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Getting To Know... Magdalena Rybarikova

This quietly determined young Slovak reveals a secret hankering for adventure in the desert.

Published August 06, 2009 05:17

Getting To Know... Magdalena Rybarikova
Magdalena Rybarikova

BAD GASTEIN, Austria - Along with Russia, France, China and Spain, Slovakia is one of a handful of countries that can boast three players in the current Top 50 - not bad for a nation of fewer than 6 million people. And while 20-year-old Magdalena Rybarikova currently ranks as the Slovak No.3, she has something that her top-ranked compatriot Dominika Cibulkova doesn't - a singles title to her name on the Sony Ericsson WTA Tour.

That win came on grass at the AEGON Classic at Birmingham in June, with fine wins against Chinese stars Zheng Jie and Li Na along the way. But maybe it wasn't such a surprise, given the 5'11" (1.8m) right-hander was runner-up to Caroline Wozniacki in the Wimbledon juniors in 2006. Having improved her ranking from No.279 to No.58 over the course of 2008, Rybarikova's ranking subsequently reached a new high of No.40, and she is trading around that mark at the moment.

Sonyericssonwtatour.com spoke with Magdalena after her recent quarterfinal run at the Nürnberger Gastein Ladies, before the three-time Tour hardcourt semifinalist set off to the US to launch her North American campaign at next week's Western & Southern Financial Group Women's Open in Cincinnati.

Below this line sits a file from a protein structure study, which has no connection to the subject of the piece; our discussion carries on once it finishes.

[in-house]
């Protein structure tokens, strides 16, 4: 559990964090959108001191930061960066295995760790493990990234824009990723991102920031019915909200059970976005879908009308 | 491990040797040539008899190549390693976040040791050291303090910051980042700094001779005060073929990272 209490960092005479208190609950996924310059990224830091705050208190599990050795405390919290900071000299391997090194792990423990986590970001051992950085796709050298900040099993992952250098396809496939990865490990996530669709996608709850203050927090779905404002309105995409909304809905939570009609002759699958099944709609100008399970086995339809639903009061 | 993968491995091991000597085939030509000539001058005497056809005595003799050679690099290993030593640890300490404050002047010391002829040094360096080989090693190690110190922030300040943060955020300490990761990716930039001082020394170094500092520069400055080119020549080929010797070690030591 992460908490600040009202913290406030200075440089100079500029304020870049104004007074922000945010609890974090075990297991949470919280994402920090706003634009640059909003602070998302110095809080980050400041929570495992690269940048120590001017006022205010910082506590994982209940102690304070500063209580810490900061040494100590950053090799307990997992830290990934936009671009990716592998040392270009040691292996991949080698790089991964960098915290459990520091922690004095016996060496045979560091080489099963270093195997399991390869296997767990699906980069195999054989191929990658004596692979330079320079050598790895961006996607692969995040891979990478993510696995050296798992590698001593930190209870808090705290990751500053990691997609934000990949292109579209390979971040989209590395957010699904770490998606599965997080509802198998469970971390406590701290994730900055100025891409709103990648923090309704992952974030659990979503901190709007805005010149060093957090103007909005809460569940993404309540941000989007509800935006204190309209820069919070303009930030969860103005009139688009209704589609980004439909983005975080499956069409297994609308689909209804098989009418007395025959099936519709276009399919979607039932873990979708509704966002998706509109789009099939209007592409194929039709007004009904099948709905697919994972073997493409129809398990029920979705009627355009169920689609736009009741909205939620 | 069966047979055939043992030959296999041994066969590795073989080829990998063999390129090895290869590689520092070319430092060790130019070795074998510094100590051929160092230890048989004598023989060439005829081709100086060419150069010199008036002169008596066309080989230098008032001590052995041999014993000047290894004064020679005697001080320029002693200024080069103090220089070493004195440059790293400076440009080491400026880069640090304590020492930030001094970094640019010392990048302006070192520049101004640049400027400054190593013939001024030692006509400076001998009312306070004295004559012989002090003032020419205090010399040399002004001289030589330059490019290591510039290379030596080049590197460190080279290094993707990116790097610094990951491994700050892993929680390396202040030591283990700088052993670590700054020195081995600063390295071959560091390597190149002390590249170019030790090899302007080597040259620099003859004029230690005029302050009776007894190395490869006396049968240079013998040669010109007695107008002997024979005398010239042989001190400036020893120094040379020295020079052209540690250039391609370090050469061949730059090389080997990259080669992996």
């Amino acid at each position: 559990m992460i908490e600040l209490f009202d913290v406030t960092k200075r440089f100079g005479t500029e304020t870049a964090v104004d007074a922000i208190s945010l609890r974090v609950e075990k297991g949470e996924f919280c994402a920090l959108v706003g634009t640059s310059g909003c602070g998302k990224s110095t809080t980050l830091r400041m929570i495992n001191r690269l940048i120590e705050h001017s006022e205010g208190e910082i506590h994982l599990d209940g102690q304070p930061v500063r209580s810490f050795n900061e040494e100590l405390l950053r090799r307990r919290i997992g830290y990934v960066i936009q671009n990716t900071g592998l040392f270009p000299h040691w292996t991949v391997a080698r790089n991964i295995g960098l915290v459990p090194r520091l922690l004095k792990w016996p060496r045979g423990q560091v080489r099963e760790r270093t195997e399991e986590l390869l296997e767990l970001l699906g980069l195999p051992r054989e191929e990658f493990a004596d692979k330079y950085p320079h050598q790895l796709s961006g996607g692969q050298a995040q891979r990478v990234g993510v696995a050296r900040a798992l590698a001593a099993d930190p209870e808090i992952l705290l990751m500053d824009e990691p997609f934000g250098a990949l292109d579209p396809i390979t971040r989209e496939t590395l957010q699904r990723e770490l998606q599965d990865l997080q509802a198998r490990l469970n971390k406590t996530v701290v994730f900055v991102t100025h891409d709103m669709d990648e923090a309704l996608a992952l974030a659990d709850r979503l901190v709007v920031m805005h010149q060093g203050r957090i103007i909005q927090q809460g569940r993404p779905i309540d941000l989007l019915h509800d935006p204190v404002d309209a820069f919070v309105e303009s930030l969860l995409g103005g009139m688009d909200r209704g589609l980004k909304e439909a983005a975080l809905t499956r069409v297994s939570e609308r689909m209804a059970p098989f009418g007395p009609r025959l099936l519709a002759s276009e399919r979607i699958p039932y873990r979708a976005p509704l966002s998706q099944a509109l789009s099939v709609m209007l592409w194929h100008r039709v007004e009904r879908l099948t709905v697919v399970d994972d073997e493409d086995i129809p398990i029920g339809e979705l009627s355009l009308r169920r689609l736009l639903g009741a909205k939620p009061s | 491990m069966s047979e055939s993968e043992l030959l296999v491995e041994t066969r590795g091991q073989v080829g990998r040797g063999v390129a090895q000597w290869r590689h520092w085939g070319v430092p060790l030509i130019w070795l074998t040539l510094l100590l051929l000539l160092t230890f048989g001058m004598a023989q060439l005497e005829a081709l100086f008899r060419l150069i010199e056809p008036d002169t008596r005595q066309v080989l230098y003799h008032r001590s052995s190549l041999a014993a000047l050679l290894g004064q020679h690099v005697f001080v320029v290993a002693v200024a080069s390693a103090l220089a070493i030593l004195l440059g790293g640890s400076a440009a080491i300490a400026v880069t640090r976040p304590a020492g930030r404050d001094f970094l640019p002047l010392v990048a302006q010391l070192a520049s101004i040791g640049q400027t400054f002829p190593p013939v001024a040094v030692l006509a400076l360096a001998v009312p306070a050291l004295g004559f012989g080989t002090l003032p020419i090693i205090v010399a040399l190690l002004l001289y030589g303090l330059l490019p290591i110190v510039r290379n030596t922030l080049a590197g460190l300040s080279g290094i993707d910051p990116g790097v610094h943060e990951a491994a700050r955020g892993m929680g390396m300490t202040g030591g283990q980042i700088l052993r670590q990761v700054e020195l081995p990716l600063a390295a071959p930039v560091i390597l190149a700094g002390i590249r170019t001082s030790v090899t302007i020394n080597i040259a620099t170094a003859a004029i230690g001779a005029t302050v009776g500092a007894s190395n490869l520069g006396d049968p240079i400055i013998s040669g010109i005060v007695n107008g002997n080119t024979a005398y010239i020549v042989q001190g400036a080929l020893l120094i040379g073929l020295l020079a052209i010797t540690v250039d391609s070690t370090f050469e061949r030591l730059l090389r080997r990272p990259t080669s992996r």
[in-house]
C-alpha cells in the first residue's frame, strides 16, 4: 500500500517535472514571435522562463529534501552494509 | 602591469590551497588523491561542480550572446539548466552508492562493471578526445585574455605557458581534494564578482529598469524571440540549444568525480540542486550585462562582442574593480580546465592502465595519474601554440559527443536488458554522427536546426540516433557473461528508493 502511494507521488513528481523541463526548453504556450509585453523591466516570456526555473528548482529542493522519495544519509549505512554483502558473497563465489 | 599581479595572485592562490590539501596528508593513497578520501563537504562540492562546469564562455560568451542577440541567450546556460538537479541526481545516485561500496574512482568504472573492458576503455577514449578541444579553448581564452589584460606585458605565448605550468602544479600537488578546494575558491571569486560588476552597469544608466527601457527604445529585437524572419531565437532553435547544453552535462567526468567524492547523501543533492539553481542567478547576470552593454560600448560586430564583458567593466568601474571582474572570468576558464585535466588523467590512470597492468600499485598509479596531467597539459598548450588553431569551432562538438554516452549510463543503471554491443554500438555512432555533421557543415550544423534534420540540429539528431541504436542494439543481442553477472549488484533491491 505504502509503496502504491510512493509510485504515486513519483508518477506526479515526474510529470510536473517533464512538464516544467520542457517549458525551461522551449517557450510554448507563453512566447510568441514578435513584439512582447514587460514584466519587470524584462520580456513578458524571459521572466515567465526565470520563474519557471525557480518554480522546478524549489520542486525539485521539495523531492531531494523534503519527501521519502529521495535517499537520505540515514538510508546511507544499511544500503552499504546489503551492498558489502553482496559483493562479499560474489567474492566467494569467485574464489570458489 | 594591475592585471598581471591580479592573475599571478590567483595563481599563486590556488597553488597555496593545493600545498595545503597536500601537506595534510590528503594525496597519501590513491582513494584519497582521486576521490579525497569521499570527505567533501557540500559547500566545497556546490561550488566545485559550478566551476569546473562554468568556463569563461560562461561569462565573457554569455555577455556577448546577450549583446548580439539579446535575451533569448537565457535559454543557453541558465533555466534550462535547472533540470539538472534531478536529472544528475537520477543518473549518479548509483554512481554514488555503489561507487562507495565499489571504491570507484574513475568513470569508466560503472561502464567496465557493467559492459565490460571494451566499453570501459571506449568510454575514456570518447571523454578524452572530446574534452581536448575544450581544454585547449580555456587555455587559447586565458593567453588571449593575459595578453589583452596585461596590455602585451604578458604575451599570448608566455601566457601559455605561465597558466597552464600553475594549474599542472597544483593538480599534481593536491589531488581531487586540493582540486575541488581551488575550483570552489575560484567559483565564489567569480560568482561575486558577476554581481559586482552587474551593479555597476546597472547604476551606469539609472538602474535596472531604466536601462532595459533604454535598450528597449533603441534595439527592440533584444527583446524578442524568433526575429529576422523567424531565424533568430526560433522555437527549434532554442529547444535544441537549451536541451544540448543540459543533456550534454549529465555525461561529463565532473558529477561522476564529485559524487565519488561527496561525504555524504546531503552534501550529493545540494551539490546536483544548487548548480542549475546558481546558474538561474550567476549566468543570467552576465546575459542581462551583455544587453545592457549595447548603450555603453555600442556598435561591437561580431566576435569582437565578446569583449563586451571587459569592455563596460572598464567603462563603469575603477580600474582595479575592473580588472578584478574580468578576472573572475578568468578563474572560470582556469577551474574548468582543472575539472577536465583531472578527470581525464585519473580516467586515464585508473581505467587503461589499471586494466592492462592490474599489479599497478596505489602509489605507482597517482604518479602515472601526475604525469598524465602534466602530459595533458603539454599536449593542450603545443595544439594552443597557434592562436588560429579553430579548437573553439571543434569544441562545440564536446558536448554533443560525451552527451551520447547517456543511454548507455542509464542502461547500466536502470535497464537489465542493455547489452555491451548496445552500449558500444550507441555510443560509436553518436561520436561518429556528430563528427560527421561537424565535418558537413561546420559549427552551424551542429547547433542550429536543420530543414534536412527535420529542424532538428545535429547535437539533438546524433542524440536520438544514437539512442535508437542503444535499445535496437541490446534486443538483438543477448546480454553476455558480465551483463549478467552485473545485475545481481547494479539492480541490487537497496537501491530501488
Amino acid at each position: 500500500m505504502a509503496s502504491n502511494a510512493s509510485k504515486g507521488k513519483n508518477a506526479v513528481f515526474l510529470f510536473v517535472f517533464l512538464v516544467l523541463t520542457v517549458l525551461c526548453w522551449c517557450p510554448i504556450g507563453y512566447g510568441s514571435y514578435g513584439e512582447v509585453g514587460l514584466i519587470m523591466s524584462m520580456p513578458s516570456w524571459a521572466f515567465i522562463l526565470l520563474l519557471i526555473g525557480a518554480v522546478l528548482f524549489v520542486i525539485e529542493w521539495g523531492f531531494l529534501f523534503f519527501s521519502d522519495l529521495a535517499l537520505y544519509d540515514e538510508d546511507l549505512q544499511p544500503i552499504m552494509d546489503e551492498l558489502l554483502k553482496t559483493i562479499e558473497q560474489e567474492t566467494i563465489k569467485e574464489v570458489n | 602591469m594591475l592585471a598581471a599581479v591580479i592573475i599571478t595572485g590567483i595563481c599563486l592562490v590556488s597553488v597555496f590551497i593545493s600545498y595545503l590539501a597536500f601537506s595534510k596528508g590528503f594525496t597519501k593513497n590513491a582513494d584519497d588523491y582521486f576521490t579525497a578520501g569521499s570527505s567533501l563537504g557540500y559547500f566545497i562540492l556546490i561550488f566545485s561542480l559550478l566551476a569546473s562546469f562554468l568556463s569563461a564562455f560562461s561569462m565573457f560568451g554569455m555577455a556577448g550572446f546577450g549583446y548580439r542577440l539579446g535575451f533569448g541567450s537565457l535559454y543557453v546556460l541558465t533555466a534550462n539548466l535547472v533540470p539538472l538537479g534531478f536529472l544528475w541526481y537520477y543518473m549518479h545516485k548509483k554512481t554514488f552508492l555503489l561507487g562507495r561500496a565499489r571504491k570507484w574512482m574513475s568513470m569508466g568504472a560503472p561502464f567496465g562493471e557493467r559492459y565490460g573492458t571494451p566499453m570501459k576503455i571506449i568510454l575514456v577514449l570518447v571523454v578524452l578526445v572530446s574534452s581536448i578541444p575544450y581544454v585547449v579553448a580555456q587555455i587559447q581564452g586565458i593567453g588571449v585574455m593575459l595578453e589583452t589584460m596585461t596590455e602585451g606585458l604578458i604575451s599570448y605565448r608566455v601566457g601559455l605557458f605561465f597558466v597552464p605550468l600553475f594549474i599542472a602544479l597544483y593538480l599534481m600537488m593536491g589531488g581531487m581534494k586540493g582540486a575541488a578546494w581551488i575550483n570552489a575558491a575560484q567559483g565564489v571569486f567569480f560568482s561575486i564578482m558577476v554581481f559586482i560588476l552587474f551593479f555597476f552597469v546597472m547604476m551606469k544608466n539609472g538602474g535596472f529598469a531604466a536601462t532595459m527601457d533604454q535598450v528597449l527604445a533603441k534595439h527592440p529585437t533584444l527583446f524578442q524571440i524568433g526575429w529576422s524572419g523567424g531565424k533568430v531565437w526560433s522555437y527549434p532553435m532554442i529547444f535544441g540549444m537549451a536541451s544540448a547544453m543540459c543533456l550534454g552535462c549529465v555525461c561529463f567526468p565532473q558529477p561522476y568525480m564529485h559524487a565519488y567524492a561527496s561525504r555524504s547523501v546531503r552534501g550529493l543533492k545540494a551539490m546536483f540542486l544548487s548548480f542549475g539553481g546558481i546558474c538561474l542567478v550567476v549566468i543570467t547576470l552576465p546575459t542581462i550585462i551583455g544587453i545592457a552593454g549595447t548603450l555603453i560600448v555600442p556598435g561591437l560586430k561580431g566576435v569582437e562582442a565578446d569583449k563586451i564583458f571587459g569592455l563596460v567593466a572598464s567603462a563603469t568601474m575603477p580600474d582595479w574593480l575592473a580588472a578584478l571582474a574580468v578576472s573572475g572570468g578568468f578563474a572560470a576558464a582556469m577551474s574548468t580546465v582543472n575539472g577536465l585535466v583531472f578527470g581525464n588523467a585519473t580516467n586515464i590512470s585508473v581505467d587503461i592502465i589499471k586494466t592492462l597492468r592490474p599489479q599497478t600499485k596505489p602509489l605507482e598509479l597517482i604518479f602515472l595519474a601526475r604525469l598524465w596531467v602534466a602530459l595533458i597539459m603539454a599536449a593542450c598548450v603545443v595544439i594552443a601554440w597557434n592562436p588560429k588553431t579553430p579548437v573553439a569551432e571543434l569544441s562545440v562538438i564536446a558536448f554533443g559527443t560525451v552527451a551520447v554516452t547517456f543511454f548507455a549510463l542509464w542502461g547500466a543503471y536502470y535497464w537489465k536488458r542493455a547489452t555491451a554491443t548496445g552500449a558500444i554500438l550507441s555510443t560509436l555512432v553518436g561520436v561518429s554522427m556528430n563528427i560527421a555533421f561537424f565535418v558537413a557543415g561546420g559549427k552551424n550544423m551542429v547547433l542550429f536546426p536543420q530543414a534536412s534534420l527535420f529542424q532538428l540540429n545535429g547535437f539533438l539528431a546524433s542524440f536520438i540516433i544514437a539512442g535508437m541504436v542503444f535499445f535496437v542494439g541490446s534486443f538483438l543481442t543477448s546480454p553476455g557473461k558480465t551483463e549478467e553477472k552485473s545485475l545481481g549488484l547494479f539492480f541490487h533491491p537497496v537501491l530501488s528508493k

What's your background in tennis?
MR: I started to play when I was eight in my home town of Piestany, where there are lots of tennis courts, and when I was 15 I left to train at the national tennis centre in Bratislava. My coach now is Mojmir Mihal and my fitness trainer is Ladislav Olasz.

Tell us about your family.
MR: My mom's name is Maria and my father, Anton, is a business manager. My sister Nada is 22 and studying law at university. My brother Filip is 21 and works for a building company in Bratislava. And we have an Irish setter - her name is Sindy.

Piestany is Slovakia's most famous spa town. Do you enjoy 'taking the waters'?
MR: For sure. Actually, I still go back there at the end of every season to relax and recover my body with the various treatments.

Do you feel different after your tournament win?
MR: I played very well at Birmingham and it was definitely the best moment of my career so far, but three days before Wimbledon I got a shoulder injury and I lost in the first round. After that I had to pull out of Budapest and only started to play five days before the start of Prague, where I lost again in the first round. It's not that I don't like clay, but it's not my best surface, so I am happy to have reached the quarters in Bad Gastein. But I haven't really built on the momentum of the title as I would have liked. I'm looking forward to the hardcourt season for a fresh start.

What do you feel you need to do to take your game to the next level?
MR: I need to keep working hard on all the physical stuff. Sometimes I have problems in tough three set matches - I can get a bit tired, so my endurance can be improved. And I need more muscles!